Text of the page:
The Huawei Band 4 Pro comes from a long line of Huawei fitness trackers; we tested the Band 2 Pro in 2017. We are curious to see Huawei's Changes and Improvements.
The Band 4 Pro, which features an integrated GPS module for recording tracks without a smartphone, a heart rate sensor and an infrared sensor that monitors the body temperature during workouts and uses the results to calculate the user's calorie consumption, can be purchased for just under 70 Euros (~$77). In some countries, the Band 4 Pro also offers NFC, which, combined with Apple Pay or Google Pay, can be used for payments. However, this feature is not enabled in Central Europe.
Cheaper versions of the Band 4 Pro in the form of the Band 4 and the Band 4e are available as well. While the Band 4e has been specifically designed for basketball players, the Band 4 is a simpler variant without active GPS or NFC. Additionally, its display resolution is lower and due to the outdated TFT technology, the viewing angles are worse.
The metal frame, which looks very nice thanks to its brushed finish, houses the screen of the Band 4 Pro. Depending on the color variant, the frame is either black or rose gold and the band black, red or pink. The body of the tracker consists of "metallic plastic", which is how Huawei characterizes the material. Although compared to the Band 2 Pro, the latest version of Huawei's fitness tracker is slightly heavier, it is still very comfortable to wear.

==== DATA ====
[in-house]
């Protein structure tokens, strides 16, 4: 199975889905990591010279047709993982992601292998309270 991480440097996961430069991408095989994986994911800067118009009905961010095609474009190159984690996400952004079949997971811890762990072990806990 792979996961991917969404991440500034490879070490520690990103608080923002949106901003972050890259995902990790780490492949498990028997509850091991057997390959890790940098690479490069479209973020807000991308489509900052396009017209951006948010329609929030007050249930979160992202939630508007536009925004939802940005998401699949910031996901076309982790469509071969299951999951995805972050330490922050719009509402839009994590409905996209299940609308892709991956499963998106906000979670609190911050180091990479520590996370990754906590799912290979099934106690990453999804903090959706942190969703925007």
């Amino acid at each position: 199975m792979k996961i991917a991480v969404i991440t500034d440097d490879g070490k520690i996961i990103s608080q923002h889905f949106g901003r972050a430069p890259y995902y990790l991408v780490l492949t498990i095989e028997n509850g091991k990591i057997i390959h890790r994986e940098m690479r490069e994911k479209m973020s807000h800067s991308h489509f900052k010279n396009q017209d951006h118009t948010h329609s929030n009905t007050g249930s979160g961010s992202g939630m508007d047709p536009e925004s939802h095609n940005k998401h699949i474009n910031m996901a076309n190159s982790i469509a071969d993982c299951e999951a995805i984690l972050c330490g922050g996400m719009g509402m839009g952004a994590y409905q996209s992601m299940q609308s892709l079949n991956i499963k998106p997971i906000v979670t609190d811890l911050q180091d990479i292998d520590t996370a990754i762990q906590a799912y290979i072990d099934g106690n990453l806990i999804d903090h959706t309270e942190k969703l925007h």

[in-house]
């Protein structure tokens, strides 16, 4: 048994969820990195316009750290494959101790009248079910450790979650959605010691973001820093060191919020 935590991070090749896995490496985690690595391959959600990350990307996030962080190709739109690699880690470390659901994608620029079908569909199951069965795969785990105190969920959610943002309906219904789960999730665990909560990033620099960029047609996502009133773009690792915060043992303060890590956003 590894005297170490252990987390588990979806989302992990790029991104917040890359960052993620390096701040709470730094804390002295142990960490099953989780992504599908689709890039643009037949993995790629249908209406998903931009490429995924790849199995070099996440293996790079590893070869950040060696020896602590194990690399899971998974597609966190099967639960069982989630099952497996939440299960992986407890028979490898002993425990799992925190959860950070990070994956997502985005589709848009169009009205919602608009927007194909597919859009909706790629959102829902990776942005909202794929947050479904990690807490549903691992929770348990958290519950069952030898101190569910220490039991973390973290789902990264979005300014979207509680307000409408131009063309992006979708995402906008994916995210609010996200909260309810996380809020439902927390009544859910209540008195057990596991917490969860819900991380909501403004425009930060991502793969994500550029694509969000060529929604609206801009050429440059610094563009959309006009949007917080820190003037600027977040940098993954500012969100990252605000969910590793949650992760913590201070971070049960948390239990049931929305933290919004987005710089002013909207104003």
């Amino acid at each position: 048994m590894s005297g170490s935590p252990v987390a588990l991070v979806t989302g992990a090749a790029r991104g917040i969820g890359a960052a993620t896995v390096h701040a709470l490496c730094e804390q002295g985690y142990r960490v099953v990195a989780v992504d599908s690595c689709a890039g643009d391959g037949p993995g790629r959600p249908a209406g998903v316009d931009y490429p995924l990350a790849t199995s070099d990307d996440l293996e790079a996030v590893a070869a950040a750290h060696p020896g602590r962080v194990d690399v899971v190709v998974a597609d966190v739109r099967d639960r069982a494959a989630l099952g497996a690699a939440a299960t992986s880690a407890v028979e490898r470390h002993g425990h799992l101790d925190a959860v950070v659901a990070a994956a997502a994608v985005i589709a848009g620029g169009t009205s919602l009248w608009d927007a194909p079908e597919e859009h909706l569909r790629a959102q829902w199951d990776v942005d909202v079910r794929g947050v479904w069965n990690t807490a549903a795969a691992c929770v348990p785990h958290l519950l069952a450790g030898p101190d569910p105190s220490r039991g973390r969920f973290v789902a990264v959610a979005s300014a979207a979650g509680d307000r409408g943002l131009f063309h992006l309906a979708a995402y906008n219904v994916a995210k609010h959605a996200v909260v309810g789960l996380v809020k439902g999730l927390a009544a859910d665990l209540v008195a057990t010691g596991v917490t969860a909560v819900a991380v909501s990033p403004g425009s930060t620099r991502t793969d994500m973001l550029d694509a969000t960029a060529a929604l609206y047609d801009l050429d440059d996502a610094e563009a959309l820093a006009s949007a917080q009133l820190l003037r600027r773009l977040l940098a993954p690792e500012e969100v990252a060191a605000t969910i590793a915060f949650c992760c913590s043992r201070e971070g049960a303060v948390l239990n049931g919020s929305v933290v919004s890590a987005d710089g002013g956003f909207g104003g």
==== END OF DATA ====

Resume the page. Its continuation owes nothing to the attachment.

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According to Huawei, the case has a 5 ATM water resistance rating, meaning that users can usually keep the fitness band on while washing their hands. Curiously, Huawei also claims that users can go swimming with the fitness tracker, even though internet sources suggest that a water resistance rating of 5 ATM is not usually sufficient for this. However, since Huawei also advertises this on its official web page and the warranty does not explicitly exclude water damages, buyers should not run into any issues.
The included wristband consists of silicone rubber and is about 16.5 mm (~0.65 in) wide. With a total length of just above 21 cm (~8.27 in), the two straps are also suitable for more muscular wrists and there are numerous holes for adjusting the length.
The wearable can be navigated via the touchscreen and a recessed, touch-sensitive button, which takes users back to the home screen. Although here, a special gesture may have sufficed and allowed for more screen estate, this solution works as well. In our opinion, the button is not quite sensitive enough, since we often had to touch it multiple times in order to return to the home screen. While the touchscreen also works fairly well, some other touchscreens are even more precise.